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Figure shows the HV-divider circuit.

The HV circuit also provides the cathode with a voltage up to 3.6 kV to produce an electric field to drift most of the electrons, which are primarily produced by ionization. It provides the GEM cards with voltage between the top and bottom of each one and allows the voltage to decrease gradually to reach the minimum value between the third GEM's sides. So, the main advantages of the circuit design are to provide a voltage for electron multiplication, and to guide most of the drift electrons to the charge collector.

The circuit provides a trigger signal through a high pass filter connected to the third GEM electrode. One of the ways to get the detector signal is by a high pass filter that is in contact with the bottom side of the third GEM card; a positive signal is detected by the oscilloscope, since all the electrons are leaving the last GEM electrode toward the charge collector. The job of the high pass filter is to block all the low signal frequencies to provide a signal that can clearly be detected by a 50 ohm terminated oscilloscope.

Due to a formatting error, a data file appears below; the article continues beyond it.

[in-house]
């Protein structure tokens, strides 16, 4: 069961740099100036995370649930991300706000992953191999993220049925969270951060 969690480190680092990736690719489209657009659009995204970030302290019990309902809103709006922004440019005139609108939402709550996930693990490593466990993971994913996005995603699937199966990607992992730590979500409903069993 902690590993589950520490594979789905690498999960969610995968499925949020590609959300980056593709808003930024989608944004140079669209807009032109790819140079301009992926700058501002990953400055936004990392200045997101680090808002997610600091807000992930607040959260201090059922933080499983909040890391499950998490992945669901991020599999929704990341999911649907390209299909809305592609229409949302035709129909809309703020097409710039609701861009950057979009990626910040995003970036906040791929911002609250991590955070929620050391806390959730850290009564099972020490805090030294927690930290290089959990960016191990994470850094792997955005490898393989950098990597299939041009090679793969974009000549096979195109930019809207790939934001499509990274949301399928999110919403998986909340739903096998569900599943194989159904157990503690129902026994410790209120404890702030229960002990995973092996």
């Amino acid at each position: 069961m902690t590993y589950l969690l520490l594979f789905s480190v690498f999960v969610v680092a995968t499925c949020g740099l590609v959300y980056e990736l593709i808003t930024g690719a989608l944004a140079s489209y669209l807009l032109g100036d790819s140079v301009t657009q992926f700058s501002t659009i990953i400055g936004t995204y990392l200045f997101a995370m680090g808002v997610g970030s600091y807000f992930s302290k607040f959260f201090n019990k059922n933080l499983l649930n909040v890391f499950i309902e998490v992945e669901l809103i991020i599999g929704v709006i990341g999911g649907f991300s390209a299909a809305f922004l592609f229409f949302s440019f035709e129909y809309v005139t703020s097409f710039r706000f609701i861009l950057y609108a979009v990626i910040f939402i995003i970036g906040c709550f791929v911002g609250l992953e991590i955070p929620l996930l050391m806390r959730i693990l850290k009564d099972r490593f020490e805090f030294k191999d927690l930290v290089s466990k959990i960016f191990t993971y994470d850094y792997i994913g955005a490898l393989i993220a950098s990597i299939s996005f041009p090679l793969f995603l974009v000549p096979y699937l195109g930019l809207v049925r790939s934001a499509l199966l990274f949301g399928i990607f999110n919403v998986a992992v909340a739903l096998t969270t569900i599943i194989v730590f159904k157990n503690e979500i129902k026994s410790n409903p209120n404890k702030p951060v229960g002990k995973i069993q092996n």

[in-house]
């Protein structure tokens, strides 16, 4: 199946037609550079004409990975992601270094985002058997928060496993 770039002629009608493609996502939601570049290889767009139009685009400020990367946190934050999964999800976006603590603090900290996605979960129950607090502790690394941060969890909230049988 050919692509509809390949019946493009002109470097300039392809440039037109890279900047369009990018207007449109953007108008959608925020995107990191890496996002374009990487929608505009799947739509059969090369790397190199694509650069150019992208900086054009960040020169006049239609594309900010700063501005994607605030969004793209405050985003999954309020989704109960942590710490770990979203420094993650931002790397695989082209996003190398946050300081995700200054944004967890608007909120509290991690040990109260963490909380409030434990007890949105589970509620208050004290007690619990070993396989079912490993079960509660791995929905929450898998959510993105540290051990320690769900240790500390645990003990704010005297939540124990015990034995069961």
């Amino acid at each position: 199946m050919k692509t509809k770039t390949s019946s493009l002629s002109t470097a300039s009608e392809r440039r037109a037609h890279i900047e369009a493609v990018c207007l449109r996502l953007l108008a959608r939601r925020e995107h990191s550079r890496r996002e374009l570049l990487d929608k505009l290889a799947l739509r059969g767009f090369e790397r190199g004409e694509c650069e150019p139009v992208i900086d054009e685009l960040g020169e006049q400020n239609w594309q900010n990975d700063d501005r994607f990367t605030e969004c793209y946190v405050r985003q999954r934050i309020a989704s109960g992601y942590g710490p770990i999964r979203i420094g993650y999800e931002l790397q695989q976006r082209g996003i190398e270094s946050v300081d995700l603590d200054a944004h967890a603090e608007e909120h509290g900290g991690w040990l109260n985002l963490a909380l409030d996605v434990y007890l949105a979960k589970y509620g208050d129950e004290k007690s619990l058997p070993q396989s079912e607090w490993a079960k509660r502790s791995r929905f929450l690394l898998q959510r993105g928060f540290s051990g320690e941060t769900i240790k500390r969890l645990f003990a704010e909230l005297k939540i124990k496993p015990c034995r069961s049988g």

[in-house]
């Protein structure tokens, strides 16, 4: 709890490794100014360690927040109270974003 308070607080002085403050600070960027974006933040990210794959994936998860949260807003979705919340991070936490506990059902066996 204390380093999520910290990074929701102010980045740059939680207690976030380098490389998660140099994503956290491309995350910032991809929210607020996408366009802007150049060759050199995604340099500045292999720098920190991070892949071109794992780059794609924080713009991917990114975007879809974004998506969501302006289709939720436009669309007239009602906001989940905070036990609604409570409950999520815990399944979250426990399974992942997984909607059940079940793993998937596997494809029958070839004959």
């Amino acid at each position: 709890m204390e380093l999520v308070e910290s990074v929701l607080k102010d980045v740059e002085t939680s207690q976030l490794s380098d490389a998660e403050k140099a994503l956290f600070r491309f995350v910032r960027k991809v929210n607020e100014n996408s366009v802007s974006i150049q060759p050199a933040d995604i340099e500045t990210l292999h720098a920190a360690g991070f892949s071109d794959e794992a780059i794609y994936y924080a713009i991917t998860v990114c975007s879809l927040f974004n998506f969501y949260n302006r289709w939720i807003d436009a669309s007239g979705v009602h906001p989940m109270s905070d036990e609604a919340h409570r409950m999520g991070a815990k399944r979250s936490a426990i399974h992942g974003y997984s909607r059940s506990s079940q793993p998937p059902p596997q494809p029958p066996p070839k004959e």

The table shows the measurements of voltage between the sides of the GEM electrodes, and voltage between each side and the ground that are provided by the HV-voltage divider circuit shown above.

[math] V_{source} \pm 1 [/math] [math] V_{G1T} \pm 1 [/math] [math] V_{G1B} \pm 1 [/math] [math] \Delta V_1 \pm 1 [/math] [math] V_{G2T} \pm 1 [/math] [math] V_{G2B} \pm 1 [/math] [math] \Delta V_2 \pm 1[/math] [math] V_{G3T} \pm 1 [/math] [math] V_{G3B} \pm 1 [/math] [math] \Delta V_3 \pm 1 [/math]